1.) Many pubs do not serve dinner on Sundays: Although pubs are often a great choice for an authentic and not overly expensive meal, many do not serve dinner on Sundays. You can have your pint of Guinness, but you won’t be able to get a plate of bangers and mash to accompany it. On our last night in Ireland, D and I had eaten a late lunch and so our time for eating dinner was pushed back. We thought eating at a pub would be a fun way to end our trip until after going to four different pubs in the city center area and being told at all of them that the kitchen wasn’t open. It was the saddest thing having to eat an overpriced ham and cheese sandwich in a deserted hotel bar on one’s last night in the Emerald Isle.
2.) Be sure to check out St. Michan’s Church on the North Side: Its current structure dates back to the late 17th century, although St. Michan’s was built on the site of an early Danish chapel in the 11th century, back during the city’s Viking past. Not nearly as impressive or well known as St. Patrick’s Cathedral or Christ Church, St. Michan’s does have real life mummies. The walls in the subterranean vaults contain limestone which has kept the air dry, ideal for preserving a 400 year old nun, a man believed to have been a crusader, and another whose hands and feet were cut off. Also of interest, George Frideric Handel is said to have composed his Messiah on the church’s organ.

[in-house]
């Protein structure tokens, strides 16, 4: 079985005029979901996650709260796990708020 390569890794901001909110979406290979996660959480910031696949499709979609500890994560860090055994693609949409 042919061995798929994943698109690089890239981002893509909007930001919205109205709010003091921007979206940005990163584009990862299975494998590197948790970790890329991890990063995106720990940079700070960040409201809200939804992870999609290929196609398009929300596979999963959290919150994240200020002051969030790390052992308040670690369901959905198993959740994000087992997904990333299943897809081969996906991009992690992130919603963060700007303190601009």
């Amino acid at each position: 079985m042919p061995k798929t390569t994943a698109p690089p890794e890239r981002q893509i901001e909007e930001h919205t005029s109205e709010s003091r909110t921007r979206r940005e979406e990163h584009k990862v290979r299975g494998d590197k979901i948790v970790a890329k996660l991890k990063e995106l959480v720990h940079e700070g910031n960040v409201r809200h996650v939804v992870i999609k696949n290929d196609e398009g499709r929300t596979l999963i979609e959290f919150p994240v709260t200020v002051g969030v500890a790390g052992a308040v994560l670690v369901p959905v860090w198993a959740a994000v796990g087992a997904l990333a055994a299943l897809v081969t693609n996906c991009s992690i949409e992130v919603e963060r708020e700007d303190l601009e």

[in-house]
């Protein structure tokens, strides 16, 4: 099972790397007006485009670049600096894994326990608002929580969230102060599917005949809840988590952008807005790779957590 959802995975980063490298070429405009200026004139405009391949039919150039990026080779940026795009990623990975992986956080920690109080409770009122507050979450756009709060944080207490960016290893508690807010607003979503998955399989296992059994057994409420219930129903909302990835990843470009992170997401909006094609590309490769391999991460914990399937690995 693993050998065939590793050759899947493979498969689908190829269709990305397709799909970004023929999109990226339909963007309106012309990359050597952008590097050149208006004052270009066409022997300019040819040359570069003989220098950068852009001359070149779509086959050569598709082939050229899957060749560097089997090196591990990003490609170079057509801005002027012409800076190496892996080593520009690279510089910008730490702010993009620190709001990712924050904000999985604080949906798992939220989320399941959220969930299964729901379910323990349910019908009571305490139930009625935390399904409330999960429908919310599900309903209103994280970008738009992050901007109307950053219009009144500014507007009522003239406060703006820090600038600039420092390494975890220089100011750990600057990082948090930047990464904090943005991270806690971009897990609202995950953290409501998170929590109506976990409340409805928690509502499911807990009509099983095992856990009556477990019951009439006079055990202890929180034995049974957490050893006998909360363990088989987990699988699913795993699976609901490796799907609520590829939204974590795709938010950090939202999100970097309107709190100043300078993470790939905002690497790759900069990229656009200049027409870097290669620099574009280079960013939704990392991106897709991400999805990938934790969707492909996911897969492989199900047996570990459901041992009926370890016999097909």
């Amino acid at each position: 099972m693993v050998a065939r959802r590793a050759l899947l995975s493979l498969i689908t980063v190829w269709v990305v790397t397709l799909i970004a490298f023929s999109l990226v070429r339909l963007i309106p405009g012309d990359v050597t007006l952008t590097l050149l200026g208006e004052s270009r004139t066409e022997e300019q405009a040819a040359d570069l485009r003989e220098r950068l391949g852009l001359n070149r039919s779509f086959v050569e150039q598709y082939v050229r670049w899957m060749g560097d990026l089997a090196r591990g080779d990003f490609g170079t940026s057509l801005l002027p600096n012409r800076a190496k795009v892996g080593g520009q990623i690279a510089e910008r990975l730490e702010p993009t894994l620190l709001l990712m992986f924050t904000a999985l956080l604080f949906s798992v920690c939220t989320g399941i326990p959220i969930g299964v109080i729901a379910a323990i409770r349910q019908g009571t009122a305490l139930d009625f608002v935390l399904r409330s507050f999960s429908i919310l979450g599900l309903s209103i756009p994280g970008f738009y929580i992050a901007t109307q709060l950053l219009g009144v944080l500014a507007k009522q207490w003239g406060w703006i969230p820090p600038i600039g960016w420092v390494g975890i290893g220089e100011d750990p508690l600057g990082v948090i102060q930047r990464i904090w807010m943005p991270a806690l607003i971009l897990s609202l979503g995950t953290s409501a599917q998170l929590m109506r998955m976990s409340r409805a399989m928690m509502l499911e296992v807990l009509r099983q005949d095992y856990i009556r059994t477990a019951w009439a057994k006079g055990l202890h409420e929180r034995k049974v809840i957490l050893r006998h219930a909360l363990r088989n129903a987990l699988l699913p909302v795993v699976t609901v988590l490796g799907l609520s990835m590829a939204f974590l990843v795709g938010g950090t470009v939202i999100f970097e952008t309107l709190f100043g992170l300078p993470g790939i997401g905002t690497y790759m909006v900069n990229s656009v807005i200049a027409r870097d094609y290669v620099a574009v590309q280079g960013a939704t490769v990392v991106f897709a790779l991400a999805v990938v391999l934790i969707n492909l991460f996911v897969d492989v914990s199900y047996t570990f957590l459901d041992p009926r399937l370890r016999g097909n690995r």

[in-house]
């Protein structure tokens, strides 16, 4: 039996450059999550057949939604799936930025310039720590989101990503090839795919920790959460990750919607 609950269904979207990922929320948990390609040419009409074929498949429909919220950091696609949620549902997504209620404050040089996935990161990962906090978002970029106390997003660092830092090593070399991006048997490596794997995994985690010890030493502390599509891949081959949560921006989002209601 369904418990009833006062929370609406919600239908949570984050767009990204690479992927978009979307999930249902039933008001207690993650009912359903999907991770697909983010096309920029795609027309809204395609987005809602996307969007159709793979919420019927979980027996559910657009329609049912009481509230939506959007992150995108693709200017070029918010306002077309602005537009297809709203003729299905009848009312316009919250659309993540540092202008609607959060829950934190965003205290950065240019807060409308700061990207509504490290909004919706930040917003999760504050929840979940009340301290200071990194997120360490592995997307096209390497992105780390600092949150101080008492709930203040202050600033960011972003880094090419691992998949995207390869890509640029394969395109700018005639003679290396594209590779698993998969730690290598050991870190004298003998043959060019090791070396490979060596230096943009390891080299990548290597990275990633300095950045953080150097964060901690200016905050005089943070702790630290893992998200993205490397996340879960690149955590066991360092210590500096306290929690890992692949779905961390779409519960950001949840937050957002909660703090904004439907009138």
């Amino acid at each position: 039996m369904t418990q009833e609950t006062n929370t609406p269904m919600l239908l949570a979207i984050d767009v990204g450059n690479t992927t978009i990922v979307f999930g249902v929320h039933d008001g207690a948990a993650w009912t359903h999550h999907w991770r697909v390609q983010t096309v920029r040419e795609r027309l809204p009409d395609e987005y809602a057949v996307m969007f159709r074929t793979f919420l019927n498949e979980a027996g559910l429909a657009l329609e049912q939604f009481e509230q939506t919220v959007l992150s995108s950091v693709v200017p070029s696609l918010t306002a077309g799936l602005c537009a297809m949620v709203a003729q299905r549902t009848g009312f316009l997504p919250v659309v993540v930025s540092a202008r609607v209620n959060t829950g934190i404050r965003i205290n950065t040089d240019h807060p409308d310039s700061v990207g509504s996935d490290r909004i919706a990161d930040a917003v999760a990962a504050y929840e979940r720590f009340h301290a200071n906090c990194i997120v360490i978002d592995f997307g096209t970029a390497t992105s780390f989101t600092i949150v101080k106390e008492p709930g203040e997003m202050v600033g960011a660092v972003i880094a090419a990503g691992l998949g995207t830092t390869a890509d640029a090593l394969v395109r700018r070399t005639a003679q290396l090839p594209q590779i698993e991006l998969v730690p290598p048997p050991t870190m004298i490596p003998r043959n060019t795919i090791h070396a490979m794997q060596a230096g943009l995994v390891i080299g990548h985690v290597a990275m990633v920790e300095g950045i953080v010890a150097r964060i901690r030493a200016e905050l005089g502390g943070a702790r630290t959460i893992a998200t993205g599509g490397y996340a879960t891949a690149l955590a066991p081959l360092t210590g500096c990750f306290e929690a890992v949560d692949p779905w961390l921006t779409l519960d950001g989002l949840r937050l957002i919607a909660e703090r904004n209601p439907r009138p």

3.) Dublin offers a great base for exploring some of the villages along the coast: If you don’t have the time to travel to Ireland’s famed western coast, you can still experience its spectacular coastline along Dublin Bay. The villages of Howth and Killiney in County Dublin are an easy and inexpensive ride from Dublin on the DART (Dublin Area Rapid Transit).
4.) Save yourself some raised eyebrows and potentially awkward situations by refraining from ordering a Black and Tan, especially in the Republic of Ireland: Although the drink is said to have originated in Great Britain and not in Ireland, Black and Tan, a combination of pale ale and dark beer, is commonly thought of as an Irish drink. However, it’s as controversial as a beer can be due to its name association with the Royal Irish Constabulary Force that was sent to Ireland in the early 1920s during the Irish Civil War. The troops were nicknamed the Black and Tans, so the beer’s name is a reminder of the country’s bitter struggle for independence from England.
5.) Be sure to go on a walking tour, or two: As cities go, Dublin is quite impressive. Home to some of the world’s most prolific writers, site of modern history’s most agonizing struggles for independence, Dublin is brimming with history and a walking tour led by one of its knowledgeable locals is a great way to learn and experience it. I personally would recommend the 1916 Rebellion Walking Tour; the guide was fantastic, the content interesting and worthy of any history textbook.